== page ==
= Audio Available Online
Benovitz discusses her grandparents, Lithuanian immigrants, and her grandfather's work as a peddler; her father's dry goods business and the family's life in Carrollton, Mississippi, where they lived for twenty years before returning to Louisville in 1923; her husband's business in New Albany, which operated from 1941 until 1966; the Depression of the 1930s, World War II, and recent changes in the local Jewish community.
James H. Caufield, spouse of Ruth Caufield, was twenty-seven years old at the time of the 1937 flood. He lived with his wife and five-year-old child in an upstairs apartment at Sixth and Main in the west end of New Albany, Indiana. Mr. Caufield was the Assistant Manager at the Steiden's grocery store at the corner of Pearl and Market streets in downtown New Albany. The first floor of the Caufield's apartment building was flooded and they had to evacuate their home. They moved in with a family living in the east end of New Albany. Mr. Caufield talks about what it was like during the flood. He discusses the volunteer work that he did in the early stages and during the flood. He tells about events that happened during the flood and how the people in New Albany reacted during the flood. Index available.
Ruth Caufield, spouse of James Caufield, was twenty-four at the time of the 1937 flood. She lived with her husband and five-year-old daughter in an apartment at Sixth and Main streets in New Albany. Mrs. Caufield worked at Seinsheimer's clothing factory on Beeler Street in New Albany. The Caufield family's apartment was flooded and they moved in with a family living in eastern New Albany. Mrs. Caufield talks about the problems of maintaining a home during the flood. She gives her observation of what the flooded area was like, especially around New Albany High School, a building which was used as a temporary hospital during the flood. She tells about the time she realized that the flood was going to be a major disaster. Index available.
Interview related to the context and background of Dr. Courm's Lakota research papers donated to the Archives and Special Collections.
Sean and Ashley Deskins discuss their education, Kentucky life, and regional stereotypes. They talk about why they decided to host visitors for the World Affairs Council and what it is like accepting strangers into their home. Difficulties in language barrier, dietary concerns, and cultural differences are all topics of conversation. Sean and Ashley Deskins live in Louisville, Kentucky. Sean is an attorney, and Ashley is a real estate agent. Sean graduated from the University of Louisville while Ashley graduated form Eastern Kentucky University. They decided to host for the World Affairs Council after Sean received an award for his service to the community by the Council.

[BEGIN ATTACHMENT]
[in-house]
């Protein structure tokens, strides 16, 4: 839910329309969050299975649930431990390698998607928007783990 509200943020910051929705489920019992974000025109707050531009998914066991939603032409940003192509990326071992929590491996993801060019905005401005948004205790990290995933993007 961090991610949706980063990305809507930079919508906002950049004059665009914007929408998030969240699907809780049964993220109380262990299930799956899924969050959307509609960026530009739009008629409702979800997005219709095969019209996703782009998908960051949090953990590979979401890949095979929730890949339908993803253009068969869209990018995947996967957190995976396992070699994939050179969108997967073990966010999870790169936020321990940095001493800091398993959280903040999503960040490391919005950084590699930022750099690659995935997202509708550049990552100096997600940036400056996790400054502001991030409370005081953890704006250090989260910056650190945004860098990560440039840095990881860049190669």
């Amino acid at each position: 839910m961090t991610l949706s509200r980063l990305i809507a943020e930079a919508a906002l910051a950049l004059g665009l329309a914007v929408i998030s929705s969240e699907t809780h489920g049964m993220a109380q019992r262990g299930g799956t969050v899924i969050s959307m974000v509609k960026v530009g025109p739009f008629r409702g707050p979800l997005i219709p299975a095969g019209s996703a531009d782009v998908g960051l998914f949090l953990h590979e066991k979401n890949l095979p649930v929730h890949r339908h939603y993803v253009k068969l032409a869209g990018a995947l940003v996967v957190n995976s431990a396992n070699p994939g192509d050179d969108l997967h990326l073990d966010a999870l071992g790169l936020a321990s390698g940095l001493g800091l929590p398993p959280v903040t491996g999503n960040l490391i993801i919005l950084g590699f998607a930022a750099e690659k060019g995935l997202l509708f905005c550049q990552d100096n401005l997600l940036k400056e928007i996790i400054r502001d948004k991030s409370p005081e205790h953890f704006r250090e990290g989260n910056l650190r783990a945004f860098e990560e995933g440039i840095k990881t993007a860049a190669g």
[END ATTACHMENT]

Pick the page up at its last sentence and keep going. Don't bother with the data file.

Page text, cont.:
Linda Freeman is a retired registered nurse and Professor Emerita from the University of Louisville. While there, she developed the study abroad program for nursing students and traveled with students to England, Germany, France, and Russia. She was hired for a few months in 1975 to help open the King Faisal Specialist Hospital and Research Center in Riyadh. Harold Freeman is a retired newspaper editor from the Courier-Journal, where he covered global issues and politics. Harold also served in the Peace Corps in Eritrea and last year, traveled to Ethiopia to celebrate the 100 year anniversary of the Peace Corps. The Freeman's have had considerable international experience which sparked their interest in hosting for the World Affairs Council. Both have been influential in Louisville and have become reliable World Affairs Council hosts. This interview contains a brief history of their experiences hosting international professionals and shows how the digital age and the fall of the Soviet Union affected their experiences as hosts.
Audrey Marguet was twenty-five at the time of the 1937 flood. She lived at 1902 Charlestown Road in New Albany with her husband and three-year-old daughter. The Marguets' home was not in the flood area; however, because there was no water or electricity, they moved in with Mrs. Marguet's husband's aunt who lived on a farm on Floyds Knobs in southern Indiana. Her parents' home in Louisville was in the path of the flood. They were forced to evacuate shortly before the floodwaters arrived. Mrs. Marguet talks about the apprehension she felt because she could not contact her family in Louisville. She heard many horrible rumors on the radio about victims of the flood and was extremely worried about the fate of her family. She also discussed what it was like living on the farm during the flood and stories she heard from her family about the flood. Index available.
Hunting in India in 1961.
Refugee interview series (Bosnia)
Veterans History Project